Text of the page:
There are only two ways to eliminate a structural budget deficit: increase revenues or reduce expenditures. Each offers legislators a fast option and a slow option. The fast options are raising taxes and cutting services. The slow options are fostering economic growth and increasing public service productivity through rationalization, process improvement and better technology.
New Brunswickers have been hearing a lot about the fast options lately. But it’s the slow options that have the greatest potential to yield value to taxpayers. Unless legislators start implementing these slow options soon, the province’s worsening fiscal situation could trigger deep budget cuts and sudden tax increases in the not-so-distant future.
Government members have spent the past year trying to engage New Brunswickers in a public conversation about the need for more sustainable services. With just three years left in their mandate, and a fiscal crisis brewing in Europe that could drive up interest rates, they must move from cautious consideration to action. They will need to take back the debate from a powerful vested interest group: New Brunswick’s public sector.
Unions such as CUPE have raised the threat of service cuts to fan support for raising taxes and maintaining the status quo. Members of the civil service might gain more security from such a move – but would New Brunswickers?
We believe the question before cabinet is neither “should we raise taxes?” nor “should we cut services?” It is, “can government reduce costs without cutting services?”
We believe the government can, provided it is prepared to challenge the assumptions that underlie the status quo.
The assumption that New Brunswick needs 49,000 civil servants to serve 750,000 people should be at the top of the list. In 1960, the number was closer to 3,000 – and while provincial jurisdiction has changed substantially since then, New Brunswick’s size has not. According to data compiled by Statistics Canada and analyzed by the Atlantic Institute for Market Studies, New Brunswick has the largest civil service per capita among the provinces, with 12.9 employees for every 1,000 citizens. This figure would be higher if nurses and teachers were included. Moreover, the cost has grown faster than inflation.
According to StatsCan, the wages government pays each month for general services nearly doubled between 1989 and 2009; inflation increased by only 55 per cent.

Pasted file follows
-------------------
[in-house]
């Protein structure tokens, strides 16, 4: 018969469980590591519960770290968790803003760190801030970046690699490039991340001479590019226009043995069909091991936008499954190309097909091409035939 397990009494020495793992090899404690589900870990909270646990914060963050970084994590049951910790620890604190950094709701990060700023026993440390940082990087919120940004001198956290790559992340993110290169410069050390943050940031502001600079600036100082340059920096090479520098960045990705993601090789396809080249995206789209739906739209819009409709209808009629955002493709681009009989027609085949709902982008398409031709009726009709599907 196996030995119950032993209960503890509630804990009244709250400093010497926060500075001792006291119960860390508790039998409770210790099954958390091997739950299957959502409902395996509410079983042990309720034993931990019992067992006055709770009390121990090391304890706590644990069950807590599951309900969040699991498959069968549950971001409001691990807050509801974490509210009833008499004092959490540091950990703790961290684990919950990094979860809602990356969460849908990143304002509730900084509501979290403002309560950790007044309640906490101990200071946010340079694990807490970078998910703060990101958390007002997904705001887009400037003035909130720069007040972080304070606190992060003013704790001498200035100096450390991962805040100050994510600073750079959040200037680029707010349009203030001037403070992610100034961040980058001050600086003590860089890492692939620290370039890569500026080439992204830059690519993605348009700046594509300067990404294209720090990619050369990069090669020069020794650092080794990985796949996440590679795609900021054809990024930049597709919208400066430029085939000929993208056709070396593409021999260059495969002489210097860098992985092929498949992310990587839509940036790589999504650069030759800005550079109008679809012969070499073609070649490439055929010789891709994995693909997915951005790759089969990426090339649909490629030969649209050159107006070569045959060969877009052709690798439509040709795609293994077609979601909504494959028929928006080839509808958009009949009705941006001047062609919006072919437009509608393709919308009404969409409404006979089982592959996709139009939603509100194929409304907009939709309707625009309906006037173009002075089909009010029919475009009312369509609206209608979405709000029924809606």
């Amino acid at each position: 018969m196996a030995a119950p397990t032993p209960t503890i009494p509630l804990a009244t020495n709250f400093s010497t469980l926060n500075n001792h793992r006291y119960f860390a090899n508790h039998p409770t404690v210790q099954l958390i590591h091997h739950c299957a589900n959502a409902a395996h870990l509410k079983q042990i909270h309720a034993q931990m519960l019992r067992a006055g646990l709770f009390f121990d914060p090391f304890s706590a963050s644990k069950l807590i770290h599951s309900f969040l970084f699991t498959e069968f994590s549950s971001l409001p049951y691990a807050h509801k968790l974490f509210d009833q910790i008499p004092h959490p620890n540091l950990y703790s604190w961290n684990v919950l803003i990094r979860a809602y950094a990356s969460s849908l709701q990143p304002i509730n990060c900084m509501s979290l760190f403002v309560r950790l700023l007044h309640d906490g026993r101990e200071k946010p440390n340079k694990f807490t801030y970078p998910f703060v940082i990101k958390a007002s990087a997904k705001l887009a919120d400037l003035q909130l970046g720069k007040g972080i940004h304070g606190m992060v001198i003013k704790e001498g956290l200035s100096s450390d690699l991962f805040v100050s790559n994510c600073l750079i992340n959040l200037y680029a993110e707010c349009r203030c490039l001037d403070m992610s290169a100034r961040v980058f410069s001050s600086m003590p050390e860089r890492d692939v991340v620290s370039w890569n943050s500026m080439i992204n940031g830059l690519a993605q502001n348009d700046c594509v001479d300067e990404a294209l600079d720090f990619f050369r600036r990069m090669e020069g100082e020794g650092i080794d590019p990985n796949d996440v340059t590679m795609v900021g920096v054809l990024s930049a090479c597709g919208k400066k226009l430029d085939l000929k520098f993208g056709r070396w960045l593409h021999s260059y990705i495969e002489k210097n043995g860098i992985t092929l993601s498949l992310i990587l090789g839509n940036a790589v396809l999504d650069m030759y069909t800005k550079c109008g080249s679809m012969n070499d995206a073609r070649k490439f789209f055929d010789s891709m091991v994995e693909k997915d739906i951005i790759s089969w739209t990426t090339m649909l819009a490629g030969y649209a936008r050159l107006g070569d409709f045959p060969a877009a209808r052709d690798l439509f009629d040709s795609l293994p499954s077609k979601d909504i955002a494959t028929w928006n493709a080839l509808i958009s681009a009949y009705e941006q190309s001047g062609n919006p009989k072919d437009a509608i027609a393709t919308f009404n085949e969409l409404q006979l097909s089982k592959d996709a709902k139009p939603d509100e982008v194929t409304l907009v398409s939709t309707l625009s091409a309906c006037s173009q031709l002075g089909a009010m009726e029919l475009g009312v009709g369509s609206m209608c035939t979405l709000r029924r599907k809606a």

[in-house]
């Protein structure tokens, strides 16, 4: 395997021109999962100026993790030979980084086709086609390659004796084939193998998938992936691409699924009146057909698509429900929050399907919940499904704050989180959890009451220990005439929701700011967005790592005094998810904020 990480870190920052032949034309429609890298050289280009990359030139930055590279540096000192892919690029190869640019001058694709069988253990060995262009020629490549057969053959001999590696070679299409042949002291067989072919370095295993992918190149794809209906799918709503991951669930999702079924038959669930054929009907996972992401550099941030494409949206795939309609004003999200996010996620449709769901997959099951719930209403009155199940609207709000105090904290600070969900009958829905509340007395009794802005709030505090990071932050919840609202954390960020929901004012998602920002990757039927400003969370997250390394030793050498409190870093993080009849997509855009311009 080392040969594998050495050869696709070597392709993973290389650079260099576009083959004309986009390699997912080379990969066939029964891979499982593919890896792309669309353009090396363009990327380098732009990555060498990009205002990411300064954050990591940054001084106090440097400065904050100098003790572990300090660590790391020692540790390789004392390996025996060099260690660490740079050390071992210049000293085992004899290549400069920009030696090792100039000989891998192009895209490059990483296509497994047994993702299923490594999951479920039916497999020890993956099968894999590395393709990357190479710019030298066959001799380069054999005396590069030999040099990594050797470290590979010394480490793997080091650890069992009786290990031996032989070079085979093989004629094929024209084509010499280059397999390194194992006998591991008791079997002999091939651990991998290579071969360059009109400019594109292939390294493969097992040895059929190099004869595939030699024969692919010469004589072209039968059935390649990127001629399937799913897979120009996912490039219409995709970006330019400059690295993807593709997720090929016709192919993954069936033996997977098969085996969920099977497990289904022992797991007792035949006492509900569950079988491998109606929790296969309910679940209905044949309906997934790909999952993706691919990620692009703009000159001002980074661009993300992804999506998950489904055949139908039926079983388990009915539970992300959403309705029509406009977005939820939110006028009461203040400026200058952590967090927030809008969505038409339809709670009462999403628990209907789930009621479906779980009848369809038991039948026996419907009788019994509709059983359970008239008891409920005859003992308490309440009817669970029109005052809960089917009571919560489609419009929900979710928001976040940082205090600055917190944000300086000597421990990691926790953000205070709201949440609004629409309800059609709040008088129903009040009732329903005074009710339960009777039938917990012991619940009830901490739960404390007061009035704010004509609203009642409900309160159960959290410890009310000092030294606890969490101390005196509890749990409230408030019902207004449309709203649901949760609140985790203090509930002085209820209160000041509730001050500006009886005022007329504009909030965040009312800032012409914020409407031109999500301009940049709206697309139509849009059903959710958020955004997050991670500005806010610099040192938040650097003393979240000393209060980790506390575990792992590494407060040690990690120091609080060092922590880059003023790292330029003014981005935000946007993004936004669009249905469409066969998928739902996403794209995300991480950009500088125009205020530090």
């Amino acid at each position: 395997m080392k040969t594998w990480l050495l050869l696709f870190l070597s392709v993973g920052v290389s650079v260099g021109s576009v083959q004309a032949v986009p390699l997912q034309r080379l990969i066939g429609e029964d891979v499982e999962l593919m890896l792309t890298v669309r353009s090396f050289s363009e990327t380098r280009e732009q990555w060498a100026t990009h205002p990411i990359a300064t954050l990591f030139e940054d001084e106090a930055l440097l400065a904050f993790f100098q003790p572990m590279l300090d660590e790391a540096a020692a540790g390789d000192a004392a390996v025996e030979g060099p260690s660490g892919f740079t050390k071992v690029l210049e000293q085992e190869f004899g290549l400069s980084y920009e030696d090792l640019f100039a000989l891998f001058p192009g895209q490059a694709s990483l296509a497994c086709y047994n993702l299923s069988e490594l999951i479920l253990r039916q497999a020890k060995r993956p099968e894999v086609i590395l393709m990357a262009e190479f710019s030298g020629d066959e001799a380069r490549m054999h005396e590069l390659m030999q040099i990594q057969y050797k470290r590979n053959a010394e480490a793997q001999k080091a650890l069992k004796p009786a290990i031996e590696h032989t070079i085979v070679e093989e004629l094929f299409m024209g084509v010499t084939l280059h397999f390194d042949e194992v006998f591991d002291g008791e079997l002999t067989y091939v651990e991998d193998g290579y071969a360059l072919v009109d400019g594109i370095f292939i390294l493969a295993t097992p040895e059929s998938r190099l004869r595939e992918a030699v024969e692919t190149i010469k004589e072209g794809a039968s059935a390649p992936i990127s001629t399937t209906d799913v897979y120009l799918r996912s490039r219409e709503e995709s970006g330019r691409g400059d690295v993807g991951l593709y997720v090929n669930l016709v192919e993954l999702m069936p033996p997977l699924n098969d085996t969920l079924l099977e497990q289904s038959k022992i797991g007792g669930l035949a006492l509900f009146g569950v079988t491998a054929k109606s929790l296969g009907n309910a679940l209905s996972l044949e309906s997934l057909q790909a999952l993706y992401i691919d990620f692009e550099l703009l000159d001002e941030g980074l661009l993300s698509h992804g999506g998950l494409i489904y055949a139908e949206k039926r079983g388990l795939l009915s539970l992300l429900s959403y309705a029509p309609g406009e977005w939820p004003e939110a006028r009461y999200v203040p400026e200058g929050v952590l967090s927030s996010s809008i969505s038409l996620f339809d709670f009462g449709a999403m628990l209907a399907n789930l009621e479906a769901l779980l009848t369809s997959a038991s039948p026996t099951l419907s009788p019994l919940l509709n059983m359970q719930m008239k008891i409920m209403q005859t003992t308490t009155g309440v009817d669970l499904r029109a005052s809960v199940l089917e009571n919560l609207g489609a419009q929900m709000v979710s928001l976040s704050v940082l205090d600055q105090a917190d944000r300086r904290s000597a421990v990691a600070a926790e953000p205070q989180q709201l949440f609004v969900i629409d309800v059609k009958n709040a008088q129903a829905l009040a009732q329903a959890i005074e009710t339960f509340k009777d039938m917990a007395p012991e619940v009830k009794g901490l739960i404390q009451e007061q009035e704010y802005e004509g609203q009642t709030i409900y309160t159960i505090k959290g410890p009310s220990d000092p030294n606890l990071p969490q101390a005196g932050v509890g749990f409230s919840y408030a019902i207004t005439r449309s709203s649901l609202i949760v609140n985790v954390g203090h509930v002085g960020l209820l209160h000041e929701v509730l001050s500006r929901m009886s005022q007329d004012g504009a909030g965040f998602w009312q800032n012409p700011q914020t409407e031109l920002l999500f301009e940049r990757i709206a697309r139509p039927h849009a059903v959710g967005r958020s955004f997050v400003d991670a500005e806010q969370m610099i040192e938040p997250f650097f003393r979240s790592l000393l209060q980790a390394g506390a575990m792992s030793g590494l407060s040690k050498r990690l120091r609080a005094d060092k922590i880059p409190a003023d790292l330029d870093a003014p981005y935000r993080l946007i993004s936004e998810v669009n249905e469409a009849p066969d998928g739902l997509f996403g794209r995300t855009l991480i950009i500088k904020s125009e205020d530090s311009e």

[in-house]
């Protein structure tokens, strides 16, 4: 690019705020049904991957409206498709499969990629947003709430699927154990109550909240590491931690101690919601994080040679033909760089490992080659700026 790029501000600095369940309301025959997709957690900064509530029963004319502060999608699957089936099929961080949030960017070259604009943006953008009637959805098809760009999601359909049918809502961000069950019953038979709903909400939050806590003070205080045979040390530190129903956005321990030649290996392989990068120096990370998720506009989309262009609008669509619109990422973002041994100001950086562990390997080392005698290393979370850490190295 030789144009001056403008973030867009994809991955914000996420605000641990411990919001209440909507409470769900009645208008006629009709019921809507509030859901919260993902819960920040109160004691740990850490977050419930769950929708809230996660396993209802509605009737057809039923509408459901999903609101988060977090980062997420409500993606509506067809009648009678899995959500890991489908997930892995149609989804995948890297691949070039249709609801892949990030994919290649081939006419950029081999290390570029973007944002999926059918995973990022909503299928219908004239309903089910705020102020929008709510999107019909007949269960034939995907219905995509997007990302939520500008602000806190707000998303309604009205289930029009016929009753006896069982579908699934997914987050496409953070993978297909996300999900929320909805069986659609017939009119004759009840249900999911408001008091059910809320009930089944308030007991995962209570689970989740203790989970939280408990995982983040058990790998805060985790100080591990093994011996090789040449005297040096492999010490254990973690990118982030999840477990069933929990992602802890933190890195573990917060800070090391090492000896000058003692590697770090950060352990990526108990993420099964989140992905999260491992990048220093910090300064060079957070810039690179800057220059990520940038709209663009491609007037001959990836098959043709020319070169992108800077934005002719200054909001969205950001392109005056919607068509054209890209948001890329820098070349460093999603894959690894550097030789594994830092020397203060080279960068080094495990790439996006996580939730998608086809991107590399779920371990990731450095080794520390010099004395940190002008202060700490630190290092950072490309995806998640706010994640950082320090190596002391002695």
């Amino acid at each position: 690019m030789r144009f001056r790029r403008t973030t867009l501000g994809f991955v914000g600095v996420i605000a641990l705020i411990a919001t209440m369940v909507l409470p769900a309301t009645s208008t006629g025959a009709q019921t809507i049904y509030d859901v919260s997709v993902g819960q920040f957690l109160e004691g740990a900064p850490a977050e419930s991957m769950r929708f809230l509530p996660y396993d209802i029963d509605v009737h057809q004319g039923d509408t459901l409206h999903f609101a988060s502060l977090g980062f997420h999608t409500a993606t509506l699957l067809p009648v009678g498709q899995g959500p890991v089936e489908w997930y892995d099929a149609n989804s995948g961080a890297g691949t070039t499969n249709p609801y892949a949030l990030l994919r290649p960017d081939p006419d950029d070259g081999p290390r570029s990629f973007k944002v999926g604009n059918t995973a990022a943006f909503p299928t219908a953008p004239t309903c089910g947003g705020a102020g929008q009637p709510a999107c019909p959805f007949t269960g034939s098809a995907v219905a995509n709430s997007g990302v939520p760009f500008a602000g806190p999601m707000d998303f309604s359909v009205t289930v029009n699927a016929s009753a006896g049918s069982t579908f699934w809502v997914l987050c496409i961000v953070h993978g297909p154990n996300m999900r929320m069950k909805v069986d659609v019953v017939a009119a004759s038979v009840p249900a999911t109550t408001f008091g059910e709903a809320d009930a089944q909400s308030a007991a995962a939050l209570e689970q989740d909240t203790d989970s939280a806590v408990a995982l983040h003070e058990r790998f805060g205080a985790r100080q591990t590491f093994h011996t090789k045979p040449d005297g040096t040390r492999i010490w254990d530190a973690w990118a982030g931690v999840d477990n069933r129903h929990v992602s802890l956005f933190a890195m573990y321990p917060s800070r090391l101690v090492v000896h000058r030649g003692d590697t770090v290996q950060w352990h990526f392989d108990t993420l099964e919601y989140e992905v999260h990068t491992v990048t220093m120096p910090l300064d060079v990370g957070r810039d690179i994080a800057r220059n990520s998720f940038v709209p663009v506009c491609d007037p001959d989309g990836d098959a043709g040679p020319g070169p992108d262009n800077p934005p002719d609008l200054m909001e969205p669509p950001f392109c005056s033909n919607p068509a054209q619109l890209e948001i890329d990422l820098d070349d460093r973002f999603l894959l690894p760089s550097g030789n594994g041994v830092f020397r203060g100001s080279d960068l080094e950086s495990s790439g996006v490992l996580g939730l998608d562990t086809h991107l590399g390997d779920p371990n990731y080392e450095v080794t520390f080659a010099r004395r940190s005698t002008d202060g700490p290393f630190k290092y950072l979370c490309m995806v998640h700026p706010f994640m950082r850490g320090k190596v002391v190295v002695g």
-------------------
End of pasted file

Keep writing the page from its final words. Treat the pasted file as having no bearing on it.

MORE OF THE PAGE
These increases have had a profound impact on provincial spending. If legislators compare expenditures on an apples-to-apples basis with other provinces, they may appreciate the significance of a second question: is New Brunswick short on revenue, or is it inefficient?
By Canadian standards, this province certainly is not rich – but when public services are measured against other provinces using common benchmarks, New Brunswick seems more inefficient than underfunded.
Legislators can see this conclusion in a recent report by the New Brunswick Health Council, which looked at national data. The council found that New Brunswick’s health care system is well supplied with medical facilities, diagnostic machines, and access to doctors and other health-care professionals. These resources simply aren’t being managed in ways that provide efficient and reliable service to the public. The council has estimated that reorganizing the health care system would meet patient needs better, while saving tens of millions of dollars each year.
More efficient models of public service have been field tested in other jurisdictions, from Canadian provinces to countries in Scandinavia and western Europe. Legislators should bring these “best practices” into New Brunswick’s budget debate, offering the public a rational and sustainable alternative to sudden budget cuts or big tax hikes.
New Brunswick has opportunities and assets, as well as fiscal problems; and among its public sector unions, there are voices calling for reforms that will increase productivity. Rather than shying from a discussion New Brunswickers are already engaging in, cabinet must take the lead.
Government should be able to deploy public resources in ways that will serve people better across New Brunswick, while fostering growth and higher productivity. It may take 10 years to reform public services and expand the economy. Legislators need to get started immediately.
We believe that many New Brunswickers will be receptive to new ideas, if those ideas offer credible ways to deliver sustainable services.
“Unsustainable public spending” and “civil service entitlement” are no longer abstract concepts. Today, New Brunswickers can see the reality in news broadcast from Greece, Italy and Spain.
No one here wants to follow those societies into indebtedness, economic stagnation and social chaos.